I’ve logged more experience than most with simplicity and the complexity you discover inside simplicity, minimalism and asocial behavior, endurance and landscape.
Here is the truth: I think some deep wisdom inside me (a) sensed the stress, (b) was terrified for me, and (c) gave me something new and hard to focus on in order to prevent me from lapsing into a despair coma — and also to keep me from having a jelly jar of wine in my hand.
Subscribe and Save up to 55%
Each month I open the magazine and skim the contributors’ notes, searching for Poe Ballantine’s name like a teenage girl looking for her crush at a high-school dance. When his byline is missing, I silently despair and put the issue in my read-later pile. Since my first exposure to him in The Sun twenty-one years ago, I’ve been smitten by his charm, self-deprecating wit, encyclopedic references, and amazing stories. “No Longer on the Map” [March 2016] is no exception. As he heads into journeyman geezerhood, I find myself just as eager to read about his adventures.
Indeed, Ballantine’s essays are the primary reason I continue to subscribe. I’m sure I’m not the only one.
David Lancy has coined the misleading descriptor “neontocracy” for a culture in which children are more valued than old people, and he says the U.S. is one [“The Kids Are All Right,” interview by Mark Leviton, February 2016]. One root of that word, however, is kratos, meaning to have power. The assertion that children are the most powerful members of U.S. society is false. There are many examples to the contrary. For instance, ours is one of the richest countries in the world but has one of the worst infant-mortality rates among wealthy nations — even worse than some less-advantaged countries.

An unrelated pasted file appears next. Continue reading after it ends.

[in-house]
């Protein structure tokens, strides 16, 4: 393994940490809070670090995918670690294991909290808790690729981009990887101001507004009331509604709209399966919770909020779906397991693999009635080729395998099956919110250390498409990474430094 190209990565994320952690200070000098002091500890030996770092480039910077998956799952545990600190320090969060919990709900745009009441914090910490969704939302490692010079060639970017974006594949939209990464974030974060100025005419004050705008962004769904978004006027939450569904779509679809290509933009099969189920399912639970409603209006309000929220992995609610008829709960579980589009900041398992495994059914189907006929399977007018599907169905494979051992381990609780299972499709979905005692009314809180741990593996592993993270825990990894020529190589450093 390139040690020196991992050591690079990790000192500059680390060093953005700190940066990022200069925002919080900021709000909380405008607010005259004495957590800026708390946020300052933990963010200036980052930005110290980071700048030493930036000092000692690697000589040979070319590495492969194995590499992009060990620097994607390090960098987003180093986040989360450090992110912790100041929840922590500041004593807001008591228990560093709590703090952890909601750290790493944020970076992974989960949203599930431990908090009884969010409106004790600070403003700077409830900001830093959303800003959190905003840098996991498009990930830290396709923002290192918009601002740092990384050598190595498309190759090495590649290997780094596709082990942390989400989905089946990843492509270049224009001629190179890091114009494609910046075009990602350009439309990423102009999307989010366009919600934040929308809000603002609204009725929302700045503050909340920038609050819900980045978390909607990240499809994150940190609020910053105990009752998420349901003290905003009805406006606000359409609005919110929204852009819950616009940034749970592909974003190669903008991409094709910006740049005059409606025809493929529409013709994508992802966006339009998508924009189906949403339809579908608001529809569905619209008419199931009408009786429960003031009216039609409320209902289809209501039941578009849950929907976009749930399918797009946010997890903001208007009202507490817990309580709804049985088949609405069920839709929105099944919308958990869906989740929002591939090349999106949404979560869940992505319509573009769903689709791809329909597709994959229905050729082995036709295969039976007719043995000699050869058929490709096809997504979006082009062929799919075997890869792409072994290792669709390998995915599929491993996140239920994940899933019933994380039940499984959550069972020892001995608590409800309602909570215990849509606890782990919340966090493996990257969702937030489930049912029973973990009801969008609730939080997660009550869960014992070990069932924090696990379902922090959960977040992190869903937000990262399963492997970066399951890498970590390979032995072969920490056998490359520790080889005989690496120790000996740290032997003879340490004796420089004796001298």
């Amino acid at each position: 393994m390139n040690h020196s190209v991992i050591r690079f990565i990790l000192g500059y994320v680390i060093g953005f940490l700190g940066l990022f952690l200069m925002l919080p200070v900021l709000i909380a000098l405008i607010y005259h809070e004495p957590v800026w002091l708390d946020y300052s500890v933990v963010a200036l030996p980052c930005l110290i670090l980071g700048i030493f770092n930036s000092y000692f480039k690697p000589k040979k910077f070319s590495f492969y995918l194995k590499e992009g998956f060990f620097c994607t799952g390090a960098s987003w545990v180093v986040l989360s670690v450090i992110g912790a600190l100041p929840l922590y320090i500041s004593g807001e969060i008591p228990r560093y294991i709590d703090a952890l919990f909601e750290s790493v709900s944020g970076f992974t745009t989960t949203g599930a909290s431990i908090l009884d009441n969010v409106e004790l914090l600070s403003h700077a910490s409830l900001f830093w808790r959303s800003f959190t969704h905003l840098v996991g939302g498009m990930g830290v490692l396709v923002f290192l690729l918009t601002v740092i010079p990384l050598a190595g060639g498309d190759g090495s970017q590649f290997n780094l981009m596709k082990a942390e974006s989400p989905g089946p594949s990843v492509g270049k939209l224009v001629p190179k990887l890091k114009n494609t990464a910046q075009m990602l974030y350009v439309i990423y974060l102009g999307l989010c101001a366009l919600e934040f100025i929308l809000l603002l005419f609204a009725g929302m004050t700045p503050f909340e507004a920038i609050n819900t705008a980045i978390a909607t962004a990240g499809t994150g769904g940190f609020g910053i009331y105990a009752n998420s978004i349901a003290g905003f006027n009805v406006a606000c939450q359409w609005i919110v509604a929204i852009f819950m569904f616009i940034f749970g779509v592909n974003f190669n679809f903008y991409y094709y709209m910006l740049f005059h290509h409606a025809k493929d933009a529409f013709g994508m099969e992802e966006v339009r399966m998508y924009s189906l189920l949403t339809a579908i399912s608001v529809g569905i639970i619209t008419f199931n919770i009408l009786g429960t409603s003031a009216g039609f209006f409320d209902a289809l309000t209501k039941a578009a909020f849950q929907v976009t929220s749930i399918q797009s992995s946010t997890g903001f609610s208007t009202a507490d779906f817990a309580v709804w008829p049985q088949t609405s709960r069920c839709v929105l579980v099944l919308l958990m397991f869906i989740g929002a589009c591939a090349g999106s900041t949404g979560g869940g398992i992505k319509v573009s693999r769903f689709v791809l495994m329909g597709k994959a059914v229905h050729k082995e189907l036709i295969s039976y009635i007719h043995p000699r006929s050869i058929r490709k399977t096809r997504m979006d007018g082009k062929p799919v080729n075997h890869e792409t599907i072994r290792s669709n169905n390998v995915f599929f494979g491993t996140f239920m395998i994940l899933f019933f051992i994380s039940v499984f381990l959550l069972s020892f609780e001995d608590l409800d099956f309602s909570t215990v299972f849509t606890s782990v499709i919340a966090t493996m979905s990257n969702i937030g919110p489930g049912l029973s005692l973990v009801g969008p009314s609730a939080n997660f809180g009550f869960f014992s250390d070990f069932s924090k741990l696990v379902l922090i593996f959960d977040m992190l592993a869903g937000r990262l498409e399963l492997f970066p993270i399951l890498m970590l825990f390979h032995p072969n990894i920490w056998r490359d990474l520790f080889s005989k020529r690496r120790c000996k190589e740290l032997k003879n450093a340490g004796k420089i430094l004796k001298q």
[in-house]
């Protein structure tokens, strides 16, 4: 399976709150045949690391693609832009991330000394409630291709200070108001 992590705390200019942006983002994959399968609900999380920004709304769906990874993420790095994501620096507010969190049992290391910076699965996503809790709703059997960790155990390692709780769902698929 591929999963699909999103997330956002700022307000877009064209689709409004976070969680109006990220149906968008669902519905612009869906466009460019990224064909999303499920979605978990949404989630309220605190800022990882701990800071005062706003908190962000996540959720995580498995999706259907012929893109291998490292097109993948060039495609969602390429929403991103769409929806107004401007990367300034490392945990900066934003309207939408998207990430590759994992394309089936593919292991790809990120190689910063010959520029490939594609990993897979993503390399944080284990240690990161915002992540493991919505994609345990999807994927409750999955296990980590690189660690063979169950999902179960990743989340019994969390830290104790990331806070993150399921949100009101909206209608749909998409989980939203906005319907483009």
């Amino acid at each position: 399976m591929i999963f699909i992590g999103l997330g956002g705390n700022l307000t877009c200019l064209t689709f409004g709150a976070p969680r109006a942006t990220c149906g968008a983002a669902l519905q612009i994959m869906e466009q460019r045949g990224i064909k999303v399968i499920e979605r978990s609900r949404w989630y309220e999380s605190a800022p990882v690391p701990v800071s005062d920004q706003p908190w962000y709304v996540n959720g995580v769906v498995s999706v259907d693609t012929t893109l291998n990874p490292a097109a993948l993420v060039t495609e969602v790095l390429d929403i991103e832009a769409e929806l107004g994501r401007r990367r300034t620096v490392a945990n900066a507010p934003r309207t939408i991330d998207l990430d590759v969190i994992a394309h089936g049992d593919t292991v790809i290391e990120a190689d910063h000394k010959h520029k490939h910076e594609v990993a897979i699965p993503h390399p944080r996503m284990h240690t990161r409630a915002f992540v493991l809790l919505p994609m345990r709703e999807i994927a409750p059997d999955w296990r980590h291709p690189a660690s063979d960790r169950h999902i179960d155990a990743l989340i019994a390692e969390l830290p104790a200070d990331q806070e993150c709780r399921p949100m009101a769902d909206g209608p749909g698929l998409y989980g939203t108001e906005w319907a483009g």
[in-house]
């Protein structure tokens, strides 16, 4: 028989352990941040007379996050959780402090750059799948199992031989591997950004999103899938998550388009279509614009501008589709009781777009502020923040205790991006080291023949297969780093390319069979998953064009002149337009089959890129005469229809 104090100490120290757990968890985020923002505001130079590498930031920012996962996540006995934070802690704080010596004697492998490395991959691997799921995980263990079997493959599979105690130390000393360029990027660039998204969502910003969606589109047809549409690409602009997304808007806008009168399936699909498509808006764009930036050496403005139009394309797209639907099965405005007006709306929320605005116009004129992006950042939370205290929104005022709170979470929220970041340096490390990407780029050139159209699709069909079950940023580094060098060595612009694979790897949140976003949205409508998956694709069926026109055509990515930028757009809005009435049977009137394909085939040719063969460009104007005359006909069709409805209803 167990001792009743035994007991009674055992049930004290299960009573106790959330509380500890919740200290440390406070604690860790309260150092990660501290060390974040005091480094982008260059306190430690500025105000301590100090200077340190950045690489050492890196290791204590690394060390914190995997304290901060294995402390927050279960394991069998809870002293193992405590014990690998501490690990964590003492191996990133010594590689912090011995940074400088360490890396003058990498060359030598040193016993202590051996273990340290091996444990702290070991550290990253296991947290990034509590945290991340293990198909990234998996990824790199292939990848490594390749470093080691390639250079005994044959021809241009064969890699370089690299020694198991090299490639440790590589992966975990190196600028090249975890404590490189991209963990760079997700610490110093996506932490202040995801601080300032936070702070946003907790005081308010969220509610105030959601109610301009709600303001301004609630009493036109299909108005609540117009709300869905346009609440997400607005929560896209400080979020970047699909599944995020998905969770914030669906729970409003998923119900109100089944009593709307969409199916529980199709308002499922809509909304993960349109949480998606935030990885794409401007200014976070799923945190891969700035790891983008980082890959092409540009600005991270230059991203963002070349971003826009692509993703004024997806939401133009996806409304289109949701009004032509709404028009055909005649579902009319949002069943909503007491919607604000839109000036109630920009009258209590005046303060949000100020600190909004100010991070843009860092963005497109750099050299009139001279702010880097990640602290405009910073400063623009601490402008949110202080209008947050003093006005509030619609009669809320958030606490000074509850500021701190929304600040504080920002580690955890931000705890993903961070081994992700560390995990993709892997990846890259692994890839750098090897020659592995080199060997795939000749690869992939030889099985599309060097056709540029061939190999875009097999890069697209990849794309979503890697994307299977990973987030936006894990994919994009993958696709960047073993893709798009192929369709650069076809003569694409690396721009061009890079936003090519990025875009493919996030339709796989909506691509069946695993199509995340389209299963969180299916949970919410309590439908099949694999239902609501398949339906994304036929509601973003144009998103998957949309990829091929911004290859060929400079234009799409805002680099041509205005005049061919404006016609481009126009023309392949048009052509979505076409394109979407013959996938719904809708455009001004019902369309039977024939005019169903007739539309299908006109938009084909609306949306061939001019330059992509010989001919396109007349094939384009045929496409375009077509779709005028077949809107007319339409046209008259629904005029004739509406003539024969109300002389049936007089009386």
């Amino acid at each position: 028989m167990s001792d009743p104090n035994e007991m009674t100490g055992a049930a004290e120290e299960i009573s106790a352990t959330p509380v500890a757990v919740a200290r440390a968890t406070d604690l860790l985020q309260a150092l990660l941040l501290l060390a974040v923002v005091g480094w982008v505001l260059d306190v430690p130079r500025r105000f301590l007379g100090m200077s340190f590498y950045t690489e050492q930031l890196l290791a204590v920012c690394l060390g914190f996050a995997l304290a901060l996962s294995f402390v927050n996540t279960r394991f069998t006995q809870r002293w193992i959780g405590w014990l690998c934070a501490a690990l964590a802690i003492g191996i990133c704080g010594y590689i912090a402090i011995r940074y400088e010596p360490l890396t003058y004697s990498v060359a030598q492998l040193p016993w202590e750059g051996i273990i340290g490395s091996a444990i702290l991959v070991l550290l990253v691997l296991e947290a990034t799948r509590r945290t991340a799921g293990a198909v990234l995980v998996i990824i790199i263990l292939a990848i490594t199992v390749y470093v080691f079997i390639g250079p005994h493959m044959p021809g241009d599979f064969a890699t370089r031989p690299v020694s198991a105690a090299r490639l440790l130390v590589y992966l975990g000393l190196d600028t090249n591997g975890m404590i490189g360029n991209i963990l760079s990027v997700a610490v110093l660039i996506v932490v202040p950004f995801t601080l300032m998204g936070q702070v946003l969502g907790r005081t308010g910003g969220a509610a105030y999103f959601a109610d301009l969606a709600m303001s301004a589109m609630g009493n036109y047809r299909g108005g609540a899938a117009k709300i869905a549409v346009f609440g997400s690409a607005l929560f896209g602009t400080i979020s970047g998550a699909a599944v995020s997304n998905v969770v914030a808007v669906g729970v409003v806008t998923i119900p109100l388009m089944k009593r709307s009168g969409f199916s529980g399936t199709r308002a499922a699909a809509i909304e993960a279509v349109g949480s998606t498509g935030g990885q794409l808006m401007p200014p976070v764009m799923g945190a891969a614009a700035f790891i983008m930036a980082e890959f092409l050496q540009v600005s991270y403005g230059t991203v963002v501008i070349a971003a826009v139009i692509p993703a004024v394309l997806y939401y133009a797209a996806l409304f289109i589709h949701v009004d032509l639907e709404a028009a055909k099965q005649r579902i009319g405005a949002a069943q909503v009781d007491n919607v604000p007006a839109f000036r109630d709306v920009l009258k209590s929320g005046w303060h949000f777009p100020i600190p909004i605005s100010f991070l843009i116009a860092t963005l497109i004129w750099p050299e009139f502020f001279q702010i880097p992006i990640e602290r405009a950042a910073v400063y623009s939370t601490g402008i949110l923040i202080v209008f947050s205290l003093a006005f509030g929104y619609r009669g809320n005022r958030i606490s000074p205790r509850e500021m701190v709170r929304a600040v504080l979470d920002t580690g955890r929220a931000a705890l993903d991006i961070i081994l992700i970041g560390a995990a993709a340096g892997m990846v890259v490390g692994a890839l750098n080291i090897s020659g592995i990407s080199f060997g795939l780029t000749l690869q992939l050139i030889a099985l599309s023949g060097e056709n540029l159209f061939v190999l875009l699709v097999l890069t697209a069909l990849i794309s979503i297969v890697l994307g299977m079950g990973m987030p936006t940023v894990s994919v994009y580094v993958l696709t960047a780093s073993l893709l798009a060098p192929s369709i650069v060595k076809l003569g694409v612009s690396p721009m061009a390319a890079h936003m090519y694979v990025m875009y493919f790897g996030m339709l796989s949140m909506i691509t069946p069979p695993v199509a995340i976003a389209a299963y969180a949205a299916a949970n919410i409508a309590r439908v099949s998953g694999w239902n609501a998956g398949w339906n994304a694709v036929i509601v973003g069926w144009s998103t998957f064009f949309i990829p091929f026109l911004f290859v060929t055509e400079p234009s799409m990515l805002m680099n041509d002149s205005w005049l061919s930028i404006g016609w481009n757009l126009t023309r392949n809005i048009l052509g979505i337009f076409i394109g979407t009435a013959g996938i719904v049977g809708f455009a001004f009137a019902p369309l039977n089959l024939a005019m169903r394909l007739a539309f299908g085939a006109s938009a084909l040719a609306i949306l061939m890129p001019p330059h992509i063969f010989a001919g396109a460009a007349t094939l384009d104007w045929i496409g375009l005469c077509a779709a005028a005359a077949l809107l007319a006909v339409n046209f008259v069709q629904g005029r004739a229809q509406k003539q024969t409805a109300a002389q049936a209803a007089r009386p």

Lancy uses the words coddling and indulging to describe parents today, but their efforts are heroic in the face of the pressures of capitalism, which forced children into factories before, and forces them into formal schooling now.
David Lancy asserts that children are the most valued members of U.S. society, but I didn’t see any reference to sexual abuse. In this country, one in four girls is sexually abused before the age of eighteen. He also didn’t mention that 15 million U.S. children experienced hunger in 2014. Nor did he speak of the astronomical arrest rates of black and Latino youths.
It seems to me that the U.S. has a deeply contradictory relationship to children, one that swings between paternalism and abuse, indulgence and neglect — and is profoundly shaped by the racism of our culture.
When comparing the child-rearing practices of Third World village societies to our own, neither Mark Leviton nor David Lancy questions why there are such differences. Our children may grow up in environments where they change homes and schools more than once, and they may live in communities with large populations. Moreover, Western parents are often exposed to news about kidnappings and child abuse, which inevitably influences our concept of parental responsibility and can explain, at least in part, the rise of overprotective parenting.